Managing Partner and Practice Leader, Education
Los Angeles, CA
The Executive Recruiting Road Ahead for 2022
COVID-19 has dramatically shifted the leadership job market in higher education, with much more turbulence and turnover than in the past. It’s a seller’s market, says Zachary Smith, Ph.D., head of WittKieffer’s Education Practice, in the interview below. Candidates must carefully consider their readiness, and limitations, before jumping into the job-hunting fray.
What are some of higher education’s greatest challenges facing its leaders heading into 2022? What’s keeping leaders up at night?
Smith: There are a number of challenges impacting the leadership of our nation’s higher education institutions. Among the most immediate are the evolving laws and mandates related to COVID-19 vaccinations and the political pressures driving many of these changes. Some states have implemented vaccine mandates as conditions of employment, which are directly impacting recruiting and retention strategies.
From a more long-term perspective, declines in enrollment due to the decline in high school graduates across the country are impacting institutions that did not have comprehensive enrollment strategies in place. Enrollment declines are straining institutional budgets due to the associated decline in tuition. While state and federal support has stabilized to some degree more recently (thanks in large part to government stimulus), on a macro level the trend for public funding continues its decline. While philanthropy is up at many institutions, private funds cannot make up for the difference in decline in state support and loss of tuition revenue. These forces, combined with aging facilities and infrastructure needs, are testing the resolve of higher education leaders.
Looking back, how has COVID-19 changed the way that institutions recruit senior leadership? Is it a permanent change?
Smith: COVID-19 has had a significant impact on how institutions hire and recruit executive leadership. A significant portion of the recruitment process has shifted to a virtual environment. There are pros and cons with the virtual search. However, we believe there are many more benefits that have resulted from virtual recruitments, including lower travel expenses, greater efficiencies in the search process and increased engagement with campus constituents, among others.
In most of our searches, we have seen an uptick in attendance at search-related activities, including listening sessions, candidate open forums and even candidate engagement in a search. Candidates are withdrawing less often from first-round interviews in virtual versus in-person formats because it’s much easier to find 90 minutes for an interview than two days when traveling in person.
Virtual interviews also increase the likelihood of building more diverse candidate pools since women and people of color typically feel more exposed to negative blowback at their home institutions if their candidacies are made public (and traveling to a first-round interview increases the likelihood their candidacy may be exposed). Furthermore, holding first-round interviews virtually has in many ways removed inherent biases in the interview process related to physical characteristics. As professionals have become more and more comfortable conducting business virtually, candidates and committees have become more and more comfortable holding interviews virtually. Many of these changes may become permanent if institutions focus on the benefits of virtual interviewing.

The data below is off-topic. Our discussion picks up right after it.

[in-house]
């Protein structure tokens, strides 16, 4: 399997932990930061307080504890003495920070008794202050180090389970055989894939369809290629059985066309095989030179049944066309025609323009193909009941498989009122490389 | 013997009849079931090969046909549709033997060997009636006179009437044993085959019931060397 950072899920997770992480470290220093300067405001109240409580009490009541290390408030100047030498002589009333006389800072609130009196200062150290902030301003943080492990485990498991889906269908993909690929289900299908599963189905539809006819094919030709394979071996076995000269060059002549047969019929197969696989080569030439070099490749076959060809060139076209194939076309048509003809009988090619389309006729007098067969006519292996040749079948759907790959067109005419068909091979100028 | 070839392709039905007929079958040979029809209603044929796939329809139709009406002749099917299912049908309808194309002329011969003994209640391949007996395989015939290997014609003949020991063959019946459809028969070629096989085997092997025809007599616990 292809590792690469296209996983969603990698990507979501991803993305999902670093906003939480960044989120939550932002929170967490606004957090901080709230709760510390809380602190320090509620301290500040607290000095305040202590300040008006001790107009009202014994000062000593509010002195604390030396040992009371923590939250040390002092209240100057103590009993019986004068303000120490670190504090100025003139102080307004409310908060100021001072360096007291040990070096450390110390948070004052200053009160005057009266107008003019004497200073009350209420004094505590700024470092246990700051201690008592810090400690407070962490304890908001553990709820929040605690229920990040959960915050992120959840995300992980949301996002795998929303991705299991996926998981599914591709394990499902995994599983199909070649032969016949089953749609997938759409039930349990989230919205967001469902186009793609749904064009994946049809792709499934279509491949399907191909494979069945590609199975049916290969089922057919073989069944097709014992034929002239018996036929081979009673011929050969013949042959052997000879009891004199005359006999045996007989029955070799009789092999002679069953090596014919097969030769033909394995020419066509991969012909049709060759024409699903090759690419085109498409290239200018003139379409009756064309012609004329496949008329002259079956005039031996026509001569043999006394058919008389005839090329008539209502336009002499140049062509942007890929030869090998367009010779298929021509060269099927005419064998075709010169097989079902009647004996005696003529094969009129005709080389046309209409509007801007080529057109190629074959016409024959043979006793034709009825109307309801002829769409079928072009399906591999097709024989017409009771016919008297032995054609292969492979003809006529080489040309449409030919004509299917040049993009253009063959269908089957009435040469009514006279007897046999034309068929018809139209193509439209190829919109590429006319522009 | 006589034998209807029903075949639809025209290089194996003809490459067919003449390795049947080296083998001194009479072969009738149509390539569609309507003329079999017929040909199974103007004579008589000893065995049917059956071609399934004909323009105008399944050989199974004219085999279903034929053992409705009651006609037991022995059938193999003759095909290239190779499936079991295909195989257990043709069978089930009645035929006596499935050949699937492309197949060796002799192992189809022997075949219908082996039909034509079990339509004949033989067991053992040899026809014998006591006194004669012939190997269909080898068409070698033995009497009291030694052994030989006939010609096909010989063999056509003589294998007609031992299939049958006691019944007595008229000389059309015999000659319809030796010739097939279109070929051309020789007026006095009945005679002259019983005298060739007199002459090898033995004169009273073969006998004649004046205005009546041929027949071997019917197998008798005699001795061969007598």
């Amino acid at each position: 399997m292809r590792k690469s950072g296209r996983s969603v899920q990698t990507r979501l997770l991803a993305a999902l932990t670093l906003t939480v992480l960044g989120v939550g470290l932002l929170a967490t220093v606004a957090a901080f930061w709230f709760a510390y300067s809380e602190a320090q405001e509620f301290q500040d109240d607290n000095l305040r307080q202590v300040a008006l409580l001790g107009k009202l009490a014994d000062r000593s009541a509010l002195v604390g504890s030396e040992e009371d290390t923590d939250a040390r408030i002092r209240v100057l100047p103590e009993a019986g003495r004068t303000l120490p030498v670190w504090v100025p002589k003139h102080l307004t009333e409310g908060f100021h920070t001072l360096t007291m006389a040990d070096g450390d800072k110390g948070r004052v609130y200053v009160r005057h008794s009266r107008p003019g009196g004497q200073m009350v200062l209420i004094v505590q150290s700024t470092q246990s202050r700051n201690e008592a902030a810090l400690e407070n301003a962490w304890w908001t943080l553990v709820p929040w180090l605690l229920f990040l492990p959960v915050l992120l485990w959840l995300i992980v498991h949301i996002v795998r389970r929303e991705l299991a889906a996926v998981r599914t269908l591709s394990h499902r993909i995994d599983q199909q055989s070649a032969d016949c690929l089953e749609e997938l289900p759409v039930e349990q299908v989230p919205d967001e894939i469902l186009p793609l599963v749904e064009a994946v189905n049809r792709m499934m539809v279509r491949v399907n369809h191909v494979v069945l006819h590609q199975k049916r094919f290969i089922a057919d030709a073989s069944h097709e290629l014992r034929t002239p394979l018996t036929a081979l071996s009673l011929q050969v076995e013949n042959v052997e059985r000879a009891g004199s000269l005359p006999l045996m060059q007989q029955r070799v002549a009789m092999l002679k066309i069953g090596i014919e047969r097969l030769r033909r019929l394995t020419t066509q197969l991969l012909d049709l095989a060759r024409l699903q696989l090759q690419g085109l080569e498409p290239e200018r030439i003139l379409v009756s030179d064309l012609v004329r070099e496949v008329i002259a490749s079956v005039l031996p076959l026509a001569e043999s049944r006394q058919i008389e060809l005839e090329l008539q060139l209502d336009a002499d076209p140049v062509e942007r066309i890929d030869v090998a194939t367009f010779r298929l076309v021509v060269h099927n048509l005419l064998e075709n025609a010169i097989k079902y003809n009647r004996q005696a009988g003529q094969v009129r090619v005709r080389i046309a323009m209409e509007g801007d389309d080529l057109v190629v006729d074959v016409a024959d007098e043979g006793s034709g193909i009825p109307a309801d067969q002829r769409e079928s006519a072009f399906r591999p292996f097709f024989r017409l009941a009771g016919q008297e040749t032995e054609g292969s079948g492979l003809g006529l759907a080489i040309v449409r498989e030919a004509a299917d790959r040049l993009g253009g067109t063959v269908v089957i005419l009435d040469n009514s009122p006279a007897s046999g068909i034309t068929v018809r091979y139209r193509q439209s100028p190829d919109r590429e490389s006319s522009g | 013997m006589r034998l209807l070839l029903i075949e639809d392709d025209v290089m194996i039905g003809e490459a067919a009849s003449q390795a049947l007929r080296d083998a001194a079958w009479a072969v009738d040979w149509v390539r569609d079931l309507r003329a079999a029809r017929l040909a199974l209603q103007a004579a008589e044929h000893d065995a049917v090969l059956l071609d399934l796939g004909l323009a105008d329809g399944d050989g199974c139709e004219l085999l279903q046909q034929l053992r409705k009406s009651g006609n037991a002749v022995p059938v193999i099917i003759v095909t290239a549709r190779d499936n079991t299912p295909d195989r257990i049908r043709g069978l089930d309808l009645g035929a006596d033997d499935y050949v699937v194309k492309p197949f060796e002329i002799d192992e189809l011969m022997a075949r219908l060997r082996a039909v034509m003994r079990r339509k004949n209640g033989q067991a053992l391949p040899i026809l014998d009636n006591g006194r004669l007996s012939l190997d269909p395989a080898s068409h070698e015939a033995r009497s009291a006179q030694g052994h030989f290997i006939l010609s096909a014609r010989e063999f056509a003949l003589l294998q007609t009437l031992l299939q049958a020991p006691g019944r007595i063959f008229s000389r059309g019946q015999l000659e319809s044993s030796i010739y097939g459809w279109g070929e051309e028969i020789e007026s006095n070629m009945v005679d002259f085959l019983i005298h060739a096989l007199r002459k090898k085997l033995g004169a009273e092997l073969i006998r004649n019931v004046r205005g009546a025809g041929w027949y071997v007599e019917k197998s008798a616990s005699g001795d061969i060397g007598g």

COVID has forced every professional to reevaluate their career, creating a lot of turnover. Do you think we’ll continue to see leaders change jobs (and careers) in 2022?
Smith: COVID-19 has certainly increased movement in the higher education job market. However, at senior levels, this has been magnified alongside the aging baby boom population. We’ve been expecting to see more openings in executive-level positions, but COVID-19 sped this up. We believe we’ll continue to see a lot of retirements and job changes well into 2022 that shows no signs of slowing any time soon. Candidates know it’s a seller’s market. There has never been a better time for ambitious professionals to seek next-level opportunities.
What advice do you have for those individuals considering a job change in this environment?
Smith: The basic principles of job searches apply today like in the past, but preferred requirements for executive-level jobs have shifted in some ways. Candidates should be thoughtful about how they articulate their experience with things like change management and managing through crises, while simultaneously articulating a vision and developing and implementing strategic plans.
Furthermore, there has been a heightened focus on diversity, equity and inclusion (DE&I) in the job search. DE&I has always been an important consideration, but the events of the last couple of years have rightfully put these topics at the top of the priority list when it comes to hiring executive leadership. Candidates seeking their next position should be able to demonstrate their own personal commitment to and impact on DE&I in their workplace.
Finally, on a more practical matter, candidates entering the job market should be thinking about three things: 1) what job are they realistically ready for; 2) at what type of institution do they want to work; and 3) in what part of the country would they consider living. It’s important to understand both your readiness and limitations of your search before considering a change and jumping into the market.